Other writers began to write for this newly defined reader. Kate Cann and Louise Rennison started writing what might be termed “Chicklet-Lit” – chick lit for a slightly younger readership. Jacqueline Wilson and Judy Waite gradually started writing for older teenagers. Several vampire and other paranormal romance books began to appear.
Other novels by Burgess push boundaries, too: Lady, My Life as a Bitch (2001) tells the story of a girl who becomes a dog and enjoys being promiscuous. Doing It (2003) is a frank examination of young male sexuality at the same time as showing the vulnerability of his three main characters. Nicholas Dane (2009) raises the issue of abuse but Burgess keeps the protagonist human. The Hit (2013) includes drugs again and violence on the streets of Manchester (yet is really about something else).
The young adult novel, after all, is a story told by one invented young adult (Burgess and many other writers of young adult literature are certainly not young adults) to another. In Junk, Burgess uses a series of close first person narratives, most of them from the point of view of two main characters. He offers us a character closeness, high stakes and risk-taking in our young people that was innovative at the time. After Junk, these were identified as traits of the young adult novel. He also offers us the young adult’s voice:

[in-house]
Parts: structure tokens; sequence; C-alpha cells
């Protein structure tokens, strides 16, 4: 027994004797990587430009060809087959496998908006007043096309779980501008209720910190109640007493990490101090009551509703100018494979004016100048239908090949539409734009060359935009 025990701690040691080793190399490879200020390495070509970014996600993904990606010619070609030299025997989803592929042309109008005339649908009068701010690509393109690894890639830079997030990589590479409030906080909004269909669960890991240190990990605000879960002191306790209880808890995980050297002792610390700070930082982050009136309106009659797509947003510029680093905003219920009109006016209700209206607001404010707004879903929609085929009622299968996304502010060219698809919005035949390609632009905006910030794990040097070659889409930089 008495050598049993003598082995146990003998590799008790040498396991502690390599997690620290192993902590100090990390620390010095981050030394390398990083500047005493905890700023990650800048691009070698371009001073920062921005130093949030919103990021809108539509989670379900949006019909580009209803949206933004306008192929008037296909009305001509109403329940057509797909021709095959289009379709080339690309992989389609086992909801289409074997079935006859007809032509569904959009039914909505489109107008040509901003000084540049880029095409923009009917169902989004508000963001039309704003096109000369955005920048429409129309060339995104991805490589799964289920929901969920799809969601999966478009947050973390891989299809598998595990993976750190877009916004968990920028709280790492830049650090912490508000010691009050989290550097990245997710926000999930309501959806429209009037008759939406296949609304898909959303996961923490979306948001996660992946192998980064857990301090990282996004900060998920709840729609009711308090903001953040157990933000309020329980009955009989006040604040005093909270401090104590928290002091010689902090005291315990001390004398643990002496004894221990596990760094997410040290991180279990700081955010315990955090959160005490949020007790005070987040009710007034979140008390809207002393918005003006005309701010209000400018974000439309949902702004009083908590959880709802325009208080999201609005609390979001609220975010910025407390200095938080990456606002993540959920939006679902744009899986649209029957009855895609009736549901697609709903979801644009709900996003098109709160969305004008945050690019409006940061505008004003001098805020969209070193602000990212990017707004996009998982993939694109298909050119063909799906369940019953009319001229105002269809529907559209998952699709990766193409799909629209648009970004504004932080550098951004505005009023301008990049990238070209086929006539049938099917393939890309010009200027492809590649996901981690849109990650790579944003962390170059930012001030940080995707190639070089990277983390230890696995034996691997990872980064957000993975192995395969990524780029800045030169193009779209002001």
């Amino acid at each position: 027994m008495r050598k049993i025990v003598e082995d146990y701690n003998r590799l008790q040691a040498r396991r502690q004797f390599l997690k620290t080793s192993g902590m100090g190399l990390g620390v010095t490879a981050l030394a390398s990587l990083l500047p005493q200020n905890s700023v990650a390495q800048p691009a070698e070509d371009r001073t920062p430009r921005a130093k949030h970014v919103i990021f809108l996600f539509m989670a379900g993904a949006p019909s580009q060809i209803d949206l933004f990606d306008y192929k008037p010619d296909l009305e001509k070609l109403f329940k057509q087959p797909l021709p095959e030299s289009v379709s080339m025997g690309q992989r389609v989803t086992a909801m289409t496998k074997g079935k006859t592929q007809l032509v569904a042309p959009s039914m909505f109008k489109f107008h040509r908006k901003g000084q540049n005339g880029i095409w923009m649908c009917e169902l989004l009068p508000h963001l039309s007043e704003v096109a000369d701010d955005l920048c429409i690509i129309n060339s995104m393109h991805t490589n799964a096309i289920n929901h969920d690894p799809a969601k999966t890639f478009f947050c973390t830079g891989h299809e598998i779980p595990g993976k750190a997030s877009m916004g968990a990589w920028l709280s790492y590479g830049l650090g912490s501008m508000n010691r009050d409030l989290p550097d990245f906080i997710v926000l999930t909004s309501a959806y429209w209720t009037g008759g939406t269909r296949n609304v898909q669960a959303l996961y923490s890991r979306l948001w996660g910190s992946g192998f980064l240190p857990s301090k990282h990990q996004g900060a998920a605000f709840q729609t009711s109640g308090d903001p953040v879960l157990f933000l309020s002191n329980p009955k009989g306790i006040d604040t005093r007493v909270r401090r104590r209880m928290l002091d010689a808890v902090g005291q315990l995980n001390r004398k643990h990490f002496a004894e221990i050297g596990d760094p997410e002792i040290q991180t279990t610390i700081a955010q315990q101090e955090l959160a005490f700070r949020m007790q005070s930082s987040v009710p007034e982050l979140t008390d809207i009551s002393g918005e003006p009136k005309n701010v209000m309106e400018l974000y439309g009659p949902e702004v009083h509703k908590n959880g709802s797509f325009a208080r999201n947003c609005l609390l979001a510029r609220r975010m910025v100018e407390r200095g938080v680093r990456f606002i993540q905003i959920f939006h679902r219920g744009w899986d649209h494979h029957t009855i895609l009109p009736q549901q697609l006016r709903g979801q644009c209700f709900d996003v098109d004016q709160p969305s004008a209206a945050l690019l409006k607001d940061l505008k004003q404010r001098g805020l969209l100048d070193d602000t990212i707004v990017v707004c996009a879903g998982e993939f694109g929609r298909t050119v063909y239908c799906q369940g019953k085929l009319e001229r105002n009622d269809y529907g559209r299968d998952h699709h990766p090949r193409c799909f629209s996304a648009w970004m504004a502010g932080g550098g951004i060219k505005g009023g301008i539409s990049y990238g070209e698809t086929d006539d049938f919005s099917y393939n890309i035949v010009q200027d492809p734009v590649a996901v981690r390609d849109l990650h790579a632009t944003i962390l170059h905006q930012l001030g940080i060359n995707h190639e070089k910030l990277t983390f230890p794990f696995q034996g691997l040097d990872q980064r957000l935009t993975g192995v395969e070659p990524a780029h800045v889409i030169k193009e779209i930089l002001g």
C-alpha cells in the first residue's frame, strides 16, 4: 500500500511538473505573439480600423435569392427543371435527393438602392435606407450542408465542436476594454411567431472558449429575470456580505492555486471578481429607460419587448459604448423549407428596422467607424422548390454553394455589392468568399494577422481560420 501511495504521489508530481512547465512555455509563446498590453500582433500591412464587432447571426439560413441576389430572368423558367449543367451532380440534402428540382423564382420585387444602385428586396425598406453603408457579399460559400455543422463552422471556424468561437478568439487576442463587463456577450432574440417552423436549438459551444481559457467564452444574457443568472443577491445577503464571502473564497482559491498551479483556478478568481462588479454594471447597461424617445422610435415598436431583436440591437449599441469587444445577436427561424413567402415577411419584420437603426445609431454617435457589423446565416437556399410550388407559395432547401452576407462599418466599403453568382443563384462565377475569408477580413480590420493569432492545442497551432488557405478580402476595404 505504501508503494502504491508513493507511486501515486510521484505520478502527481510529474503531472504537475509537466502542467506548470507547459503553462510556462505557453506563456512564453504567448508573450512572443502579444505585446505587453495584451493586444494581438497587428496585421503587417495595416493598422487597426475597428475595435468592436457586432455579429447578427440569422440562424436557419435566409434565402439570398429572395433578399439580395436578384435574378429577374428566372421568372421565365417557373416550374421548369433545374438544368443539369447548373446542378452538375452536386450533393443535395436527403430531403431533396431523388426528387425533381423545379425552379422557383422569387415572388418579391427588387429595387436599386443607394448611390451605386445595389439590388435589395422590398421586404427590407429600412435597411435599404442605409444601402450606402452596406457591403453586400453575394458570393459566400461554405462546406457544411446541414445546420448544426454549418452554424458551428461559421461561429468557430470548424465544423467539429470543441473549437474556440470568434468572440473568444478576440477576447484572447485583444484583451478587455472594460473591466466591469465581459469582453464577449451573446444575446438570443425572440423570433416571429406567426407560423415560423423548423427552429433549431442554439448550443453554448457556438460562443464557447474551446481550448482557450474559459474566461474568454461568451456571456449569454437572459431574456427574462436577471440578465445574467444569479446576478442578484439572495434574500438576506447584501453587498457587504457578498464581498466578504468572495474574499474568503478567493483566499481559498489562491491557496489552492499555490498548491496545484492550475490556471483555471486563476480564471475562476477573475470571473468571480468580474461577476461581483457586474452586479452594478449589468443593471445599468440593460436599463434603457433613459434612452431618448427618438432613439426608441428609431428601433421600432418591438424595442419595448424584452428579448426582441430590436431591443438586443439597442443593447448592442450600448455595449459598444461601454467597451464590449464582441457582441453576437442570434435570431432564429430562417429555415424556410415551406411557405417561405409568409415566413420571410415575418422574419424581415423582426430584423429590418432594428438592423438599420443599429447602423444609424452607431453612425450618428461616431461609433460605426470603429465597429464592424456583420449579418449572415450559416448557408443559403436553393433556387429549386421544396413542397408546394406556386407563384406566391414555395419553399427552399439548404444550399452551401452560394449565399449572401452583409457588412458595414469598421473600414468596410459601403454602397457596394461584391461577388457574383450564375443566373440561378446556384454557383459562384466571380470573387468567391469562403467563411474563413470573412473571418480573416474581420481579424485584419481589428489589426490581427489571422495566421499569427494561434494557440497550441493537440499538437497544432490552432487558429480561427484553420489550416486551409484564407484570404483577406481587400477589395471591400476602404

Maybe if I get off, I’ll get back with Gemma again. I know, I know. She didn’t chuck me because I was using … I was as clean as a whistle at the time, more or less. But you have to have hope.
Junk is 20 years old – and it still speaks to us. As Malorie Blackman, former Children’s Laureate, says in her introduction: “It may not be real but as with every great fictional story – every word is true.”